*Hyndman and Athanasopoulos* is a solid introductory text, and the exercises are primarily a matter of comprehension, not coding.

Here are the questions:

The data set fancy concerns the monthly sales figures of a shop which opened in January 1987 and sells gifts, souvenirs, and novelties. The shop is situated on the wharf at a beach resort town in Queensland, Australia. The sales volume varies with the seasonal population of tourists. There is a large influx of visitors to the town at Christmas and for the local surfing festival, held every March since 1988. Over time, the shop has expanded its premises, range of products, and staff.

a. Produce a time plot of the data and describe the patterns in the graph. Identify any unusual or unexpected fluctuations in the time series.

b. Explain why it is necessary to take logarithms of these data before fitting a model.

c. Use R to fit a regression model to the logarithms of these sales data with a linear trend, seasonal dummies and a “surfing festival” dummy variable.

d. Plot the residuals against time and against the fitted values. Do these plots reveal any problems with the model?

e. Do boxplots of the residuals for each month. Does this reveal any problems with the model?

f. What do the values of the coefficients tell you about each variable?

g. What does the Breusch-Godfrey test tell you about your model?

h. Regardless of your answers to the above questions, use your regression model to predict the monthly sales for 1994, 1995, and 1996. Produce prediction intervals for each of your forecasts.

i. Transform your predictions and intervals to obtain predictions and intervals for the raw data.

j. How could you improve these predictions by modifying the model?

These can be profitably approached with the idea in mind of school algebra—f(x)=y, where x is a given object, y is a desired object and f is a function object to make the transformation. Sometimes, it will be necessary to create f as a composed function, like school g(f(x).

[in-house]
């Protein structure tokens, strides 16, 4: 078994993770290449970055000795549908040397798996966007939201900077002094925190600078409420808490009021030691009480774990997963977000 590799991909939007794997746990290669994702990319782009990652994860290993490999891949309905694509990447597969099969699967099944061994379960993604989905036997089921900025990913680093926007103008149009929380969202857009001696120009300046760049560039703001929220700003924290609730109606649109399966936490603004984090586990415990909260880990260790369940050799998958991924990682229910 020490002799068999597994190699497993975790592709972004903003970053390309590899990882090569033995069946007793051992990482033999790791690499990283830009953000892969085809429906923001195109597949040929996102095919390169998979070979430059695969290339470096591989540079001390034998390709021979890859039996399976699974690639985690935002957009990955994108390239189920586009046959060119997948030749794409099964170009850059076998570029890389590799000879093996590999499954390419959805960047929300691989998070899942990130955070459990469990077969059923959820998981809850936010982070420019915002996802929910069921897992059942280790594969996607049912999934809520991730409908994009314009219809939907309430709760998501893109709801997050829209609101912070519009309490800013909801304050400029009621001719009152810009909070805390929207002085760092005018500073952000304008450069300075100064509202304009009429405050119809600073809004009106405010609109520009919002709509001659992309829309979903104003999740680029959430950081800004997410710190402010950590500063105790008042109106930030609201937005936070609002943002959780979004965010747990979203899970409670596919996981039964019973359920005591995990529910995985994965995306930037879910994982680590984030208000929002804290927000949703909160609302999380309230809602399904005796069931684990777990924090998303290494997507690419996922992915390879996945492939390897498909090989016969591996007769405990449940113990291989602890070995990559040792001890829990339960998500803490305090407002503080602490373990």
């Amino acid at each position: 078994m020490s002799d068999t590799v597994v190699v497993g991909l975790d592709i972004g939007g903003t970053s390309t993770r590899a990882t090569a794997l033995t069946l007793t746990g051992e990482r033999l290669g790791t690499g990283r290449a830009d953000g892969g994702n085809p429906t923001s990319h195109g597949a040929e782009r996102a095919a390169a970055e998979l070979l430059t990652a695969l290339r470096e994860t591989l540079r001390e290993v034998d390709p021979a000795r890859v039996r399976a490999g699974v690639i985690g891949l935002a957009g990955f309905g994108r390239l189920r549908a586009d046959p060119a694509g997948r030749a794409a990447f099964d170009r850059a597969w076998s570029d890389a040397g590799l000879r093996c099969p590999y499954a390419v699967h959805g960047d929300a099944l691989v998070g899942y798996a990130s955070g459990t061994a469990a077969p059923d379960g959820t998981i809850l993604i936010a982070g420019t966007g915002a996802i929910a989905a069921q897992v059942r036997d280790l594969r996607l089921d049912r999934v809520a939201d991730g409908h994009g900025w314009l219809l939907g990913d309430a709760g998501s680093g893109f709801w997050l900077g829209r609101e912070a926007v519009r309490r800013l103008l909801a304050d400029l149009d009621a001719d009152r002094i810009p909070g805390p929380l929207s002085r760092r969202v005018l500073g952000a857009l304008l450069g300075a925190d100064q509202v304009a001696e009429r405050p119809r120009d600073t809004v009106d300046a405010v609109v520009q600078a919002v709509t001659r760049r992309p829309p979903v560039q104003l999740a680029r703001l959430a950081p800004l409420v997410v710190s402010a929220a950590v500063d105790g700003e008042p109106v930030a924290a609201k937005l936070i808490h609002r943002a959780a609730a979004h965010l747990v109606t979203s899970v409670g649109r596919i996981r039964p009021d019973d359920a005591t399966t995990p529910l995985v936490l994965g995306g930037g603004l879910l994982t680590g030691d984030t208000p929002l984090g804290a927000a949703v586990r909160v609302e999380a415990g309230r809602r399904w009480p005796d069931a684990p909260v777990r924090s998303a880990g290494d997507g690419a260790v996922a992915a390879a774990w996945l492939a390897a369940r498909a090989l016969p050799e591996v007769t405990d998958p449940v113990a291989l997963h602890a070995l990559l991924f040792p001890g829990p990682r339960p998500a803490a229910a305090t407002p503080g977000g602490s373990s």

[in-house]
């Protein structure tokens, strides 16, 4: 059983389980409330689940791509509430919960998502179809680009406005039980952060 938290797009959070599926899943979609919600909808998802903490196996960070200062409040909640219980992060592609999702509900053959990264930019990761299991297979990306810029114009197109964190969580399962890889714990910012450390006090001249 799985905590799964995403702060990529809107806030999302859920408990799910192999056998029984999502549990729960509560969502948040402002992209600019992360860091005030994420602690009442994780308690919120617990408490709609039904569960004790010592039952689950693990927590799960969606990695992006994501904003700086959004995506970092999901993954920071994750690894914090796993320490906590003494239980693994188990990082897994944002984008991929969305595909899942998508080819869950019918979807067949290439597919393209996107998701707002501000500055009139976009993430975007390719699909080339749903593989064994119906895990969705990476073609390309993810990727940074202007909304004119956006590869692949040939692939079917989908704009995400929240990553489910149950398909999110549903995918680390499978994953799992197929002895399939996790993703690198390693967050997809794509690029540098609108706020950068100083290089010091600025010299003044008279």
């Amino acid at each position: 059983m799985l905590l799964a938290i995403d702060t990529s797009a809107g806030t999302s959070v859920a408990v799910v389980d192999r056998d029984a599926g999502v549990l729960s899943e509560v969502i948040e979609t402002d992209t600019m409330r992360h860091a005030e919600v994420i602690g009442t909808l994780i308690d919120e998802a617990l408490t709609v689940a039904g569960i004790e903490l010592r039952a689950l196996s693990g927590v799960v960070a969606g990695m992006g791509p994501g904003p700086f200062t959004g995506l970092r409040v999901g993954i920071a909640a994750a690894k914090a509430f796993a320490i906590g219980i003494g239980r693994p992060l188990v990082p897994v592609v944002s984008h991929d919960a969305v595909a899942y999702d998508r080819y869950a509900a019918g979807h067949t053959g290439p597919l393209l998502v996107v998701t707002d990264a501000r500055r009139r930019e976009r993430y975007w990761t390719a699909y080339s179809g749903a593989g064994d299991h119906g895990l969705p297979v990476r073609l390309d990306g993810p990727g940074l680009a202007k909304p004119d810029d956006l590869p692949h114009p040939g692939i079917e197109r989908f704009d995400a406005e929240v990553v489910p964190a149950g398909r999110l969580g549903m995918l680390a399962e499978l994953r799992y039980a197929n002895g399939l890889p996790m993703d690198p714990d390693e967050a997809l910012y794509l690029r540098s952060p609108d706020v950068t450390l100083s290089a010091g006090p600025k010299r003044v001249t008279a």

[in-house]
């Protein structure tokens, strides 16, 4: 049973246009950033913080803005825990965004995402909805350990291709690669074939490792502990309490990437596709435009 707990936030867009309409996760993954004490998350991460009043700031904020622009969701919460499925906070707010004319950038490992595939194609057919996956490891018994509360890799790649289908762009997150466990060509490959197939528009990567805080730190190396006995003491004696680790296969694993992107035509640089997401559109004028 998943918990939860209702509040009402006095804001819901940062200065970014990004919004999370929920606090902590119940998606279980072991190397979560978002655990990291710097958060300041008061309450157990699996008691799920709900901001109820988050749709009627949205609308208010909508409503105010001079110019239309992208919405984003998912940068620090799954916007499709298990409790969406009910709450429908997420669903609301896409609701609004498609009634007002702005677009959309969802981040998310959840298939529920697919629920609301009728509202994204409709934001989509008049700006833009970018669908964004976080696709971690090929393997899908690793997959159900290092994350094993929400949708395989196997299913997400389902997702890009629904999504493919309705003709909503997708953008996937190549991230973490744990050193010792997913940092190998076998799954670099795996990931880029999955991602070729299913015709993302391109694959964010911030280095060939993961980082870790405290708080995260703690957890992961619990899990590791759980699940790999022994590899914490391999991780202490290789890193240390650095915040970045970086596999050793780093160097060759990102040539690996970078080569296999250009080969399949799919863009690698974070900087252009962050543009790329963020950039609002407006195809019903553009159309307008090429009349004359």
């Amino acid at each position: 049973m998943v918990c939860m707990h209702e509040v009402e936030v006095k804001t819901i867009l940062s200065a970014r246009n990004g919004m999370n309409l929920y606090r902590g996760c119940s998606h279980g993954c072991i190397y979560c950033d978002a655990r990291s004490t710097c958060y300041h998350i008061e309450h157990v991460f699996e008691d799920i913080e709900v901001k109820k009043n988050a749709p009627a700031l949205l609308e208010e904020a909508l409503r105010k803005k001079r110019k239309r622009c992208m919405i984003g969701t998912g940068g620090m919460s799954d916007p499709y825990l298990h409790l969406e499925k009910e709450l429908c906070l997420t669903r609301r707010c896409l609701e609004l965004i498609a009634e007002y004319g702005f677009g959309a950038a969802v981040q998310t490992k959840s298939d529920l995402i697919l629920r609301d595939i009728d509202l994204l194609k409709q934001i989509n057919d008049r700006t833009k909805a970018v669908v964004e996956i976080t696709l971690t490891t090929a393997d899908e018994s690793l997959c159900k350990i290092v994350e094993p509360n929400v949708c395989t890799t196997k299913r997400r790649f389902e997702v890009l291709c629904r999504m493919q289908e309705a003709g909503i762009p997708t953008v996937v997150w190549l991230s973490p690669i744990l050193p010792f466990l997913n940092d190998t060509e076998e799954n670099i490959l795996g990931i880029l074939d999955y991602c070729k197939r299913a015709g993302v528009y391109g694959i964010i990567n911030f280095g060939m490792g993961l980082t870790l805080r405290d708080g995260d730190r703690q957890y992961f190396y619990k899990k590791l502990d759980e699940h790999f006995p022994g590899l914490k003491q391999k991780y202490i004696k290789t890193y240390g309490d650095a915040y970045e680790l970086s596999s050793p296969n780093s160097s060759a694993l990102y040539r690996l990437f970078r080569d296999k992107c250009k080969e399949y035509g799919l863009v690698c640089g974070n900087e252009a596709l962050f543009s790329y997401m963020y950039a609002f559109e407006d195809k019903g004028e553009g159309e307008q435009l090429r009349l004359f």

Exercise 5 in §15.5 provides the `fancy`

data set as x. Begin with inspecting it.

```
library(fpp2)
#> Registered S3 method overwritten by 'quantmod':
#> method from
#> as.zoo.data.frame zoo
#> ── Attaching packages ───────────────────────────────────── fpp2 2.4 ──
#> ✓ ggplot2 3.3.2 ✓ fma 2.4
#> ✓ forecast 8.13 ✓ expsmooth 2.3
#>
# user to confirm this is the correct file
fancy <- scan("http://robjhyndman.com/tsdldata/data/fancy.dat")
str(fancy)
#> num [1:84] 1665 2398 2841 3547 3753 ...
```

^{Created on 2020-09-26 by the reprex package (v0.3.0.9001)}

For each question, identify y. For example in `a`

it's

time plot of the data

such as

Next, identify f, preferably the simplest function seen to date. If f(x) does not produce the desired result, the next step is reading the documentation for f, specifically the *arguments* section. Is `fancy`

, which is the object at hand a proper argument as x?

Look at `str(fancy)`

. It's a numeric vector. Can it be used to produce an `x-y`

plot? If not, is there a function g that will turn it into one?

Continue in the same fashion for the remaining questions involving coding. As preparation, parse carefully the introductory paragraph, paying particular attention to the highlighted words and phrases.

The data set fancy concerns the *monthly sales figures* of a shop which opened in *January 1987* and sells gifts, souvenirs, and novelties. The shop is situated on the wharf at a beach resort town in Queensland, Australia. The sales volume varies with the *seasonal population* of tourists. There is a *large influx* of visitors to the town at Christmas and for the local surfing festival, held *every March since 1988*. \dots *Over time, the shop has expanded* its premises, range of products, and staff.

All of those words and phrases are there as keys to answering the questions and selecting functions and creating objects where needed.

Analysis, in general, and `R`

in particular is much more directed to posing the right questions that will have applicability to different fact patterns than it is about deriving a particular answer to a particular fact pattern.

*See also* the homework FAQ for additional questions; these would be better posted separately and focused on particular difficulties to understanding.